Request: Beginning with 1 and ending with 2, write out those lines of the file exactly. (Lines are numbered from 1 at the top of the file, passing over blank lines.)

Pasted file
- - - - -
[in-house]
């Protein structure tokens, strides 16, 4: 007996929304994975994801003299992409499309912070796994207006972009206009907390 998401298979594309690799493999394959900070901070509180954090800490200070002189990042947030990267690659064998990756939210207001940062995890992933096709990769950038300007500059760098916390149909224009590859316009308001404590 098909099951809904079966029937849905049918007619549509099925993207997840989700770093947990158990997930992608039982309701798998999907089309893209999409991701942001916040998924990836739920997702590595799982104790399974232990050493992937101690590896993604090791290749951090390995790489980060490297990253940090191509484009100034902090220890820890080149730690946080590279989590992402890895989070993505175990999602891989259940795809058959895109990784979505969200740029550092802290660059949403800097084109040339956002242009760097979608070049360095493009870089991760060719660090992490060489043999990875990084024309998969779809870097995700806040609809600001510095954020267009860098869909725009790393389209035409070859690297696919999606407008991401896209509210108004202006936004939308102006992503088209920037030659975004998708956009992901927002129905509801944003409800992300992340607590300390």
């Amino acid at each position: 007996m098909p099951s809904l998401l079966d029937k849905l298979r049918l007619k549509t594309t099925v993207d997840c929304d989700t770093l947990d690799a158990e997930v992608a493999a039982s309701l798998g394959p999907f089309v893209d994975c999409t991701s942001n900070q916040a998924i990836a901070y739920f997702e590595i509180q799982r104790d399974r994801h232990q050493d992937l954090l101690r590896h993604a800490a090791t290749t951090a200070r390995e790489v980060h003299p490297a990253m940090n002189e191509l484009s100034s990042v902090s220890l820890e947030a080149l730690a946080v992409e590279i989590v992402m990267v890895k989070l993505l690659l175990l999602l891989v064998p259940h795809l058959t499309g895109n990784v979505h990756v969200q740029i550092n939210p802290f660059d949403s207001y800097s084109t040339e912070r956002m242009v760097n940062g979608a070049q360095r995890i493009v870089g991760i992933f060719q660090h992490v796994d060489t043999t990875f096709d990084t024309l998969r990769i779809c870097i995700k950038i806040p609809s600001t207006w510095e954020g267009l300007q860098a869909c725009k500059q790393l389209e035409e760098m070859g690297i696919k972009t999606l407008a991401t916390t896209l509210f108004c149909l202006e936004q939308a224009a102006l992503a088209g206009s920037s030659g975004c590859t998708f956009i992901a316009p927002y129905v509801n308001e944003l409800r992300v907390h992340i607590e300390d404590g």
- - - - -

[in-house]
């Protein structure tokens, strides 16, 4: 007996929304994975994801003299992409499309912070796994207006972009206009907390 998401298979594309690799493999394959900070901070509180954090800490200070002189990042947030990267690659064998990756939210207001940062995890992933096709990769950038300007500059760098916390149909224009590859316009308001404590 098909099951809904079966029937849905049918007619549509099925993207997840989700770093947990158990997930992608039982309701798998999907089309893209999409991701942001916040998924990836739920997702590595799982104790399974232990050493992937101690590896993604090791290749951090390995790489980060490297990253940090191509484009100034902090220890820890080149730690946080590279989590992402890895989070993505175990999602891989259940795809058959895109990784979505969200740029550092802290660059949403800097084109040339956002242009760097979608070049360095493009870089991760060719660090992490060489043999990875990084024309998969779809870097995700806040609809600001510095954020267009860098869909725009790393389209035409070859690297696919999606407008991401896209509210108004202006936004939308102006992503088209920037030659975004998708956009992901927002129905509801944003409800992300992340607590300390």